As William Fox-Pitt celebrated a second victory at Badminton Horse Trials yesterday, several hundred exhibitors started packing away their wares after 4 days busy retail trade at Equestrianism’s best attended event. By any standards, Badminton is a hugely successful marketplace.
Yet why is it that Eventing has not been able to follow other sports in creating a b2b opportunity? After all, there is so much opportunity.
The sport is populated by an affluent demographic of land, property and rural business owners generally living in the countryside and building their entertainment around the horse. This is a market that plenty of businesses aspire to reach: accountants, tax advisers, consultancies, lawyers, land agents & surveyors. The list is considerable.
Farmers, land owners and rural businesses are hungry for information or market intelligence that can improve their trading conditions, and the combination of work and leisure time is a tried and tested method for event managers to win support for what can otherwise be fairly dry material. And Eventing’s great strength is its appeal to both genders; Mister can attend a seminar on farm values, whilst his partner can go shopping (or vice versa).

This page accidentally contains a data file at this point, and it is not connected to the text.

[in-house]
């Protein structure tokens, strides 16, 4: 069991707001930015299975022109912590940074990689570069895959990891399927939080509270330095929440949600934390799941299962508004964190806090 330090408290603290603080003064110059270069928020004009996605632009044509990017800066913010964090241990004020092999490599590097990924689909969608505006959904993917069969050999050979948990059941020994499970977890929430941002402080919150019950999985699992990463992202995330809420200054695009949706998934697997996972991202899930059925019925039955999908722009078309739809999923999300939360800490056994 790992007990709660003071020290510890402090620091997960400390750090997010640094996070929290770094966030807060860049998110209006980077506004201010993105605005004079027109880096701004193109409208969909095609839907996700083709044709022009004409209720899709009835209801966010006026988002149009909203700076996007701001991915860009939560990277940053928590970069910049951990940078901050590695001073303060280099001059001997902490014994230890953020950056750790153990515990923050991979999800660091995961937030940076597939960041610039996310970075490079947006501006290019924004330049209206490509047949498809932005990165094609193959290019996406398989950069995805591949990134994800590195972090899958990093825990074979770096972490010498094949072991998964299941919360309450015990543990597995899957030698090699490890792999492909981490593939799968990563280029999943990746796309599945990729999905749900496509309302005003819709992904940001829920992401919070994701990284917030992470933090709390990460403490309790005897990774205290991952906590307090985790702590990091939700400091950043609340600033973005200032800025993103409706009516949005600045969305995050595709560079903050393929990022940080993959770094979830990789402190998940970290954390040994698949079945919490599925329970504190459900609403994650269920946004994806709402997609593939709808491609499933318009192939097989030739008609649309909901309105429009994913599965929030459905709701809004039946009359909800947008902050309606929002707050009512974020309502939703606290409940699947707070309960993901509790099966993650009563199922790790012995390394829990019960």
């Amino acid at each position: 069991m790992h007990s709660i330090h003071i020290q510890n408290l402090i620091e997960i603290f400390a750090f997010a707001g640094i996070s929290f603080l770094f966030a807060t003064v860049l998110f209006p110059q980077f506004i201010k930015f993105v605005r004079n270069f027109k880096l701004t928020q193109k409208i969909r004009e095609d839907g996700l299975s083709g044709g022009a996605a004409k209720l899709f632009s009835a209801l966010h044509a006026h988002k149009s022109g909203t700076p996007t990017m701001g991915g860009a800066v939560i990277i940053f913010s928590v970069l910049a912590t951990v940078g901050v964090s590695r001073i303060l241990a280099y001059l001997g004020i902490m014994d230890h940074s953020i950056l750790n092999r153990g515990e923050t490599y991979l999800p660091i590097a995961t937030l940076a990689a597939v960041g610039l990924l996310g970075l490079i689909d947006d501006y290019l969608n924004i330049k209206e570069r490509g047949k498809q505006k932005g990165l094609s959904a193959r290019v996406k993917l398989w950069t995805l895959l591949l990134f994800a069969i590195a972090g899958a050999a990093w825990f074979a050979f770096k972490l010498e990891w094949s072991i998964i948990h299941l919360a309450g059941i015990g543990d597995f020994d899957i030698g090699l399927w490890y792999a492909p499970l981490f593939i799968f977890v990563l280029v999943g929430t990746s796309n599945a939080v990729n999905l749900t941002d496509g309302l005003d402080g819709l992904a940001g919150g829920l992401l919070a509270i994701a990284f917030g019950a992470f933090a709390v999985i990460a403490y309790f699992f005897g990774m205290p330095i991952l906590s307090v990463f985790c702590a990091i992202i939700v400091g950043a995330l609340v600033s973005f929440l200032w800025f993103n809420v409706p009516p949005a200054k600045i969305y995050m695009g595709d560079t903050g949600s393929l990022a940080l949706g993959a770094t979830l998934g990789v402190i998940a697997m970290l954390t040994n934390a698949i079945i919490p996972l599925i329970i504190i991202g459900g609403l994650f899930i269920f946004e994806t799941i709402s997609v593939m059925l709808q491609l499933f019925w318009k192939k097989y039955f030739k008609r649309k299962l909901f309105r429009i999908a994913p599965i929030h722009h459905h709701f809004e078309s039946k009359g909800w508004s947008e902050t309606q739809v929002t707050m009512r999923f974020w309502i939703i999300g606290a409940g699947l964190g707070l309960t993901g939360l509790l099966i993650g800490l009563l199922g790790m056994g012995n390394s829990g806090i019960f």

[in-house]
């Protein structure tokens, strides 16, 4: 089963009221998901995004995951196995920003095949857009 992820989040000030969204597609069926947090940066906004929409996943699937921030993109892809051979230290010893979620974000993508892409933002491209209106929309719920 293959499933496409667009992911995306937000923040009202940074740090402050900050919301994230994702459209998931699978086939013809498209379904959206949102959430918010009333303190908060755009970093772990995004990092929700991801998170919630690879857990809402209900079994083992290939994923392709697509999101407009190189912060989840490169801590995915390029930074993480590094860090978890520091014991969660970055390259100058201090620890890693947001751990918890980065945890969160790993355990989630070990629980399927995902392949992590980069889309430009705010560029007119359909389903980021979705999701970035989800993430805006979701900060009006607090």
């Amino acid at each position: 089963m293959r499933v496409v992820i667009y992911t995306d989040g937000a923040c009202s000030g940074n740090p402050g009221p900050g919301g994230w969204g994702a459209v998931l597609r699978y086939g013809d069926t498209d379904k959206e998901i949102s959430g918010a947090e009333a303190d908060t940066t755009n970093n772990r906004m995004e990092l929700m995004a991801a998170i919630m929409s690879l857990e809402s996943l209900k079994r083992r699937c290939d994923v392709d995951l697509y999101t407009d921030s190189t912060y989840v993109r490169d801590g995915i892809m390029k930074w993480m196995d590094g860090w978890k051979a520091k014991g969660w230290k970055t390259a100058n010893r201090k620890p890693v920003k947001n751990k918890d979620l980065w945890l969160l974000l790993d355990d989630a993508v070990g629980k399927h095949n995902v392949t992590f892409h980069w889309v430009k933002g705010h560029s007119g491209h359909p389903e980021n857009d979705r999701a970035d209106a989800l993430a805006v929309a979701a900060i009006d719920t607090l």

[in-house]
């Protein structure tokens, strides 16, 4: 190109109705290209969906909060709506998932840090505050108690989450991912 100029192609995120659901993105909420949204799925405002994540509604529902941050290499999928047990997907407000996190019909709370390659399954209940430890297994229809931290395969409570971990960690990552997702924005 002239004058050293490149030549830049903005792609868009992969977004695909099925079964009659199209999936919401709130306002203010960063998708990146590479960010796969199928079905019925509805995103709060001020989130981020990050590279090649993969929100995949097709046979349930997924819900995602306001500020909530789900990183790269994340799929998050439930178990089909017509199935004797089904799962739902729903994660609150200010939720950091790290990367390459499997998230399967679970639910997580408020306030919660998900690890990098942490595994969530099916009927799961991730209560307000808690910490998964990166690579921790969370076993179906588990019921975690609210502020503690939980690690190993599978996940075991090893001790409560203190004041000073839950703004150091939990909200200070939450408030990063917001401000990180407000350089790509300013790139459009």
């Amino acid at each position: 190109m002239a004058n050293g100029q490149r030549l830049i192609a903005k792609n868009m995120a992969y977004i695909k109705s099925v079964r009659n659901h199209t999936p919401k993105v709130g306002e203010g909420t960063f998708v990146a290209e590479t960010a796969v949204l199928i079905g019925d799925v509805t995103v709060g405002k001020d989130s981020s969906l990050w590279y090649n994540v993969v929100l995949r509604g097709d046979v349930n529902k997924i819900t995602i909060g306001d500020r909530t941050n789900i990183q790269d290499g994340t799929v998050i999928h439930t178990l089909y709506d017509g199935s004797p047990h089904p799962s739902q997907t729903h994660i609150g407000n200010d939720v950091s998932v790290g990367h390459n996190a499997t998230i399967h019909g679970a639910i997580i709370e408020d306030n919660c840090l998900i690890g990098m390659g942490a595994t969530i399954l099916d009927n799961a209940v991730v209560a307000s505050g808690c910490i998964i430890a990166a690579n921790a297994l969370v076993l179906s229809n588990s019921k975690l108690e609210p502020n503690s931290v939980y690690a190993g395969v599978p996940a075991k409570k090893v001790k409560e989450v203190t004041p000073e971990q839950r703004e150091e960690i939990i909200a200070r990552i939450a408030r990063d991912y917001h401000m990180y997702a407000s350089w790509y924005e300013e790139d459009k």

Some time back, I helped create a seminar for veterinarians, hosted by a pharmaceutical company. The business sold in a market leading product range to veterinary surgeries all over the UK and Ireland. To launch a new product, it created a seminar, with an independent panel of international experts, recruited for their knowledge of the issue. Vets were invited to attend, and to stay for a televised feature of the important Open meeting at Cheltenham, retitled to highlight the product name. Over 600 veterinarians attended the seminar and races, and the credibility of the product and company, and the range of use for the product, were all enhanced as a result among a key target audience.
In such a milieu as Eventing, where so many consumers are engaged in the sport, and hungry for information, why is this opportunity being missed by feed companies explaining superior nutritional regimes, pharmaceutical companies looking to target consumers or the trade, wholesalers looking to launch new products to the retail trade, or professional firms looking to talk to land managers? Indeed, given the leading two 3 day events in the UK are sponsored by 4WD manufacturers, why not use this opportunity to bring together dealers?
Eventing should be as much about b2b as b2c. There’s no shortage of business being done. Let’s do more and build bridges between the sport and business.